Sprint's Backhaul Bottleneck
Sprint's backhaul problems are said to be a matter of lack of bandwidth to the WiMax cellsites, which are expected to pump in and out several megabits per second at launch, providing high-speed broadband links to 802.16e cards and other devices. Sprint CTO Barry West confirmed to Unstrung on Tuesday night that backhaul was "an issue." (See Sprint Quiet on WiMax Launch Date.)
The operator has been using T1 arrays but wants to rent more fiber and use Local Multipoint Distribution System (LMDS) microwave links to provide 20 Mbit/s or so of backend muscle for the WiMax sites, according to a vendor at the show.
Wireless network throughput is only as good as the connection to the wired network, as many home users have found when plugging new 100 Mbit/s-plus pre-802.11n wireless LAN routers into their DSL. The WiFi can be slowed by its weakest link. The same holds true for larger wireless networks.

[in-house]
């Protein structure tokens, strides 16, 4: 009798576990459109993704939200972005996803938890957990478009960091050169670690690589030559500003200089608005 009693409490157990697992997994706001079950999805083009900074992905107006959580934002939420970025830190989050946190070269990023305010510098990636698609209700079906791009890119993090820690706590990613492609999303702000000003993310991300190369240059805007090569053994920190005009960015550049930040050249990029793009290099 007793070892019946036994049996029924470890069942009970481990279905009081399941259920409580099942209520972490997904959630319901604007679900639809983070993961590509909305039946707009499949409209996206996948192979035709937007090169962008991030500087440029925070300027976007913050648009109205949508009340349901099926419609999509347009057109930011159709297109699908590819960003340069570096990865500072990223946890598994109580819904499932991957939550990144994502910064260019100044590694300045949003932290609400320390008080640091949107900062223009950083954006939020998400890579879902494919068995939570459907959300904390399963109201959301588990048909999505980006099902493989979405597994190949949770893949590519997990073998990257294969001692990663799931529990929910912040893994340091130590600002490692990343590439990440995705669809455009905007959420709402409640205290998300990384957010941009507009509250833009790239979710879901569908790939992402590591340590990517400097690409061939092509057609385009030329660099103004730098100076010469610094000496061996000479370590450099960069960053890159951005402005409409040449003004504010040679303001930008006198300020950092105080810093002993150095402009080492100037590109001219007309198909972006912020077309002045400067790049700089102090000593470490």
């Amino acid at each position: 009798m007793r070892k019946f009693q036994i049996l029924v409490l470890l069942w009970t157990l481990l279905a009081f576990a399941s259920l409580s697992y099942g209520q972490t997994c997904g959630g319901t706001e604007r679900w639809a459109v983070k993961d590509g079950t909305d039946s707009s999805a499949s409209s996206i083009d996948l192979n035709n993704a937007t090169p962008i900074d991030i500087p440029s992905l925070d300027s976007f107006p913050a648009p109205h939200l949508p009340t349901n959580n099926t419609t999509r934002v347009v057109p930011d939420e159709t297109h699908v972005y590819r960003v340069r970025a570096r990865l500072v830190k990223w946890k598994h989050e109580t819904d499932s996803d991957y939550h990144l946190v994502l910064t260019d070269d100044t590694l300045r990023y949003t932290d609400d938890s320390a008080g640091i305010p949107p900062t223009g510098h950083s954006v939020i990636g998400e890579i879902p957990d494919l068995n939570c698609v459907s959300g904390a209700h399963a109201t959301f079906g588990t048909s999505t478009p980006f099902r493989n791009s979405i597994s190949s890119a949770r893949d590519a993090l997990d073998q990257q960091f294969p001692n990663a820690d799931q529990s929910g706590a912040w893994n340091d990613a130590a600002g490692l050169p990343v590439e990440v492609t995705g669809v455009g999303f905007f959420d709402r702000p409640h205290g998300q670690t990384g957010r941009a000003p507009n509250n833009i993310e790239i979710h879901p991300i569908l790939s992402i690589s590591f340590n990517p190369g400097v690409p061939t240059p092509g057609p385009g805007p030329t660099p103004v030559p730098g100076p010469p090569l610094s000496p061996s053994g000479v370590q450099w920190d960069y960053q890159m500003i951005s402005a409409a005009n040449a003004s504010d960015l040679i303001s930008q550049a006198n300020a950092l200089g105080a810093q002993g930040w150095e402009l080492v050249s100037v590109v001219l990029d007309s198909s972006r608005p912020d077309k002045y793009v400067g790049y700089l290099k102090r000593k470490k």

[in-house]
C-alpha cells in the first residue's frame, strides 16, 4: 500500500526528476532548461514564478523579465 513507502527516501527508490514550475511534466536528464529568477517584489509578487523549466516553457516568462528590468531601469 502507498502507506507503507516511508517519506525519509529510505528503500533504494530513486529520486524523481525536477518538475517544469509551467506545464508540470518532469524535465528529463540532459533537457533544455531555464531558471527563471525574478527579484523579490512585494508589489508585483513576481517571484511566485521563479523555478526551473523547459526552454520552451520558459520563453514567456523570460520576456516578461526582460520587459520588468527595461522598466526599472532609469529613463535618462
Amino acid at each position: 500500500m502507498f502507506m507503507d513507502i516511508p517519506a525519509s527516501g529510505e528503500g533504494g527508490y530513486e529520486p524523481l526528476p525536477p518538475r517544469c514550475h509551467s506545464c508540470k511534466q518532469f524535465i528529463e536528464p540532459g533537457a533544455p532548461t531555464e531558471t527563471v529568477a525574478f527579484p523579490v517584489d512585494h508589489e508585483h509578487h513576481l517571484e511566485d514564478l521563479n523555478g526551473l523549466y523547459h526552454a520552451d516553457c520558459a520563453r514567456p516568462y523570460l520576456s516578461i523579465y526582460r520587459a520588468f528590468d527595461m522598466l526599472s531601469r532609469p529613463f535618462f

Sprint has been trying to move away from using T1 lines for backhaul for some time now. It said in 2006 that it was searching for alternatives to its near-ubiquitous T1 links. The problem for the operator will likely be that while T1 is relatively cheap and easy, fiber is more costly, something it can ill-afford at the moment. (See How Is T1 Like a Pizza? and Sprint to Cut 4,000 Jobs.)
The word at the show, however, is that this is a temporary blip and that Sprint is expected to have markets up and running in the fall, if not earlier. Sprint has steadfastly refused to name a new date for its commercial Xohm launch and didn't return calls and emails for comment on a possible autumn launch.
— Dan Jones, Site Editor, Unstrung